This is how you know you have come to read a good book: you open the book and language sponges you in. Such book does not thrust stories into your face. No. it doesn’t. God eternally forbids I ever spend my money on any book with tepid language. Believe any theory you want about literature. Diction always is prime over stories. There are just no new stories. If literature is the mirror of life, then the stories it tells are the lives we already know. If there is anything different in a story, only attribute it to the writer’s creative twist. Nothing is new. My grandma is one engaging storyteller. If that woman knew what it was to write, she may have written the best fable rehash ever. Nothing was new in her stories, only the language entertained us. Igoni’s “Love Is Power, or Something Like That” tells nothing new. Its charming language makes everything as beautifully different.
From “The Worst Thing That Happened”, “Trophy”, “My Smelling Mouth Problem”, “The Shape of a Full Circle”, “Dream Chaser”, “Love Is Power, or Something Like That”, “Godspeed and Perpetua”, “The Little Girl With Budding Breasts and a Bubblegum Laugh” to “A Nairobi Story of Goings and Comings”, these are pieces as true to the messy life we live in, the checkered presence we call life, living. Igoni only knows an engaging way to tell our stories and he does it good. It is all about language, reader. This book pulls it off very much in that regard. And you will soon find yourself owning the stories as if you had written them. Igoni serves his fare that well in this collection of nine stories.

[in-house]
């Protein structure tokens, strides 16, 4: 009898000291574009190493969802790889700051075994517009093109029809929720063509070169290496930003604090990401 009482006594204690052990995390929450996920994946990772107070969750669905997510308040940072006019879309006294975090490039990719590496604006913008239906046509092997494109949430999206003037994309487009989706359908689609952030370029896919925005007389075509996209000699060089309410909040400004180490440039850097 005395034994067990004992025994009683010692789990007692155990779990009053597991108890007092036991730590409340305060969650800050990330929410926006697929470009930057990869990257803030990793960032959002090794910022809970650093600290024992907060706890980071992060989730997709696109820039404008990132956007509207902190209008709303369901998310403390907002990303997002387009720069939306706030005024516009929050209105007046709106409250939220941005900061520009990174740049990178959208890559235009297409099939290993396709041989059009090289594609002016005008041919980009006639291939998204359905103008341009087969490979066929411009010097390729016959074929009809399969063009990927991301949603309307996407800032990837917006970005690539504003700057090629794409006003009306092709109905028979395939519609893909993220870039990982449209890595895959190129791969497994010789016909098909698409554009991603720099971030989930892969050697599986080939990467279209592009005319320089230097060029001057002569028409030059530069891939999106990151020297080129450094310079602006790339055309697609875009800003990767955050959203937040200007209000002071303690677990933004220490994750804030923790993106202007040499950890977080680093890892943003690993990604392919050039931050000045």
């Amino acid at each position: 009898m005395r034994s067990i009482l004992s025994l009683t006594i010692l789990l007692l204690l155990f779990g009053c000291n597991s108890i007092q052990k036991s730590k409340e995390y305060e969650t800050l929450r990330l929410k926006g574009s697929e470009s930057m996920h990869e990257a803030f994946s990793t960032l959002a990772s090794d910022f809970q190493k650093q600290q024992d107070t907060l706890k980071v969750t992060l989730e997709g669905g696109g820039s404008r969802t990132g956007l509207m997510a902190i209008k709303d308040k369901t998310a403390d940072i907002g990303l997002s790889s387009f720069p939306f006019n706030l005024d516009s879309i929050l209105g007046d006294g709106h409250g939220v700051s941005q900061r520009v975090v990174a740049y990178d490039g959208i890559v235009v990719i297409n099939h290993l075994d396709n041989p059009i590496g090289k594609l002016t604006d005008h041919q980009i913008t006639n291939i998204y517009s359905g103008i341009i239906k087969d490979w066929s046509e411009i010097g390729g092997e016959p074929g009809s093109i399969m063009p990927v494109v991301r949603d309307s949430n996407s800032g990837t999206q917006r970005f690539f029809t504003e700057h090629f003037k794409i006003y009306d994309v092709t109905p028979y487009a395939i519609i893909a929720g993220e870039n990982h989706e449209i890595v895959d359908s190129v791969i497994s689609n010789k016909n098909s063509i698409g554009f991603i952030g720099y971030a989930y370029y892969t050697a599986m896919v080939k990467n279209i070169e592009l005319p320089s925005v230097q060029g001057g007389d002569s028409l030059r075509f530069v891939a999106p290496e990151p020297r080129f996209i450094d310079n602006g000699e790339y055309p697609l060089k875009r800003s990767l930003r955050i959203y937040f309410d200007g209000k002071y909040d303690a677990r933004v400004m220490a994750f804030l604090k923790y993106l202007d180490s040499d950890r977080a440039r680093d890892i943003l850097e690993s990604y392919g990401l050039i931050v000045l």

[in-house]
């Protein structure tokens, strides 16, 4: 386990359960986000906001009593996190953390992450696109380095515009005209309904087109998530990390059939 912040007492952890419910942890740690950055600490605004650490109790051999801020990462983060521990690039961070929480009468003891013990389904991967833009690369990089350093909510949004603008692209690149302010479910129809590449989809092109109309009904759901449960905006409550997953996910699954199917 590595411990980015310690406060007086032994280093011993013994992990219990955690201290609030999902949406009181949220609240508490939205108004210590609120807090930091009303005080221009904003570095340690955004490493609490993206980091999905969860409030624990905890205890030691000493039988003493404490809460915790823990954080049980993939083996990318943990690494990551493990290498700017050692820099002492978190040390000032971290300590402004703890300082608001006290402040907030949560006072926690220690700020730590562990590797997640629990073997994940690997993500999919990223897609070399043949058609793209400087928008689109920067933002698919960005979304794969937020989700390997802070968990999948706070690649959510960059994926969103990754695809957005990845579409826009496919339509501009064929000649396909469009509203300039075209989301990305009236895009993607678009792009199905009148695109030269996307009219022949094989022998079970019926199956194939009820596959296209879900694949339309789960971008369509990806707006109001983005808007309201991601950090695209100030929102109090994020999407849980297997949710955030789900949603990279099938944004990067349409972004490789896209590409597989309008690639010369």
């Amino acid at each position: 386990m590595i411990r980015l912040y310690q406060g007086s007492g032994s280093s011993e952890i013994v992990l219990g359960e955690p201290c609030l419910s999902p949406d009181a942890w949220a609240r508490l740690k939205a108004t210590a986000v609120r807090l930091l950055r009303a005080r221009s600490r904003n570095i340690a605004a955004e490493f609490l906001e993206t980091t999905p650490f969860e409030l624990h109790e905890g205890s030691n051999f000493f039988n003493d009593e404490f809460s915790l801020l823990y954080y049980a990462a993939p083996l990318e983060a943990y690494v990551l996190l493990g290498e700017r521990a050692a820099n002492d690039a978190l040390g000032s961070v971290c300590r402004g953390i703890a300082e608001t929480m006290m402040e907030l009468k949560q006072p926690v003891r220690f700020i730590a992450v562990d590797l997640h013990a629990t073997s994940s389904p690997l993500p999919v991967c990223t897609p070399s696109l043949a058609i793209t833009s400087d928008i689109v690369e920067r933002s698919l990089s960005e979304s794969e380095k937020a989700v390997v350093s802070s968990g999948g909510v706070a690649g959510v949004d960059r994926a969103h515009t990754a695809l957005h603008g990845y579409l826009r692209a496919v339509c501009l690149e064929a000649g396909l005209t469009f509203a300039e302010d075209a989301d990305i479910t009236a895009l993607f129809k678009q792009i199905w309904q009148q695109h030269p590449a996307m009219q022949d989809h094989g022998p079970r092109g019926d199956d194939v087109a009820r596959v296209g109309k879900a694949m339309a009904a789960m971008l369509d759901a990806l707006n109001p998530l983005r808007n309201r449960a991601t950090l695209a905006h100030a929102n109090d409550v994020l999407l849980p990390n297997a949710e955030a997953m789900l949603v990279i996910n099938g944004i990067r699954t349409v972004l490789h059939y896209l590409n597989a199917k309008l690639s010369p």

The stories are revolting, funny, witty and entertaining in a numbing and exhilarating way. Realities could be wicked. The ways they are presented in this book are brazen and convincing. The realities in this book are jabbing but not new truths. Igoni only paints wicked realities and makes them fun all the way. Isn’t that what happens as one gets inured to known realities? We laugh them off. There is a thrilling panacea in laughing pains off. We laugh them off, we are relieved but they don’t go away. They stay with us. In laughter we only find a ridiculous way to cope with them longer. In this book, even the banal surprisingly gathers cuttingly entertaining strength. See “My Smelling Mouth Problem” and you would understand why I said so. This is the only thing you get in originality told in engaging conversation. Yes, Igoni’s book is conversational. It talks with the reader because the characters are true and the language engaging. In this book, Igoni’s words sing.
Consider this interesting;
“He looked down at her, this weight in his arms. He walked to the bed and placed her on it. She whimpered, drew up her knees, and crossed her arms over her chest. He slipped off her sandals, pulled the blanket up to her neck, then turned on the air conditioner, switched off the light, and lay down on the carpet at the foot of the bed.
He couldn’t sleep. His imagination grew insect legs and crawled all over his nerves. He scratched his arms, rubbed his face, slapped at his feet. When the bug bites became unbearable on one side, he rolled over….
You don’t have to sleep on the floor, there’s enough space here , she said, patting the bed… (pg. 127-128)”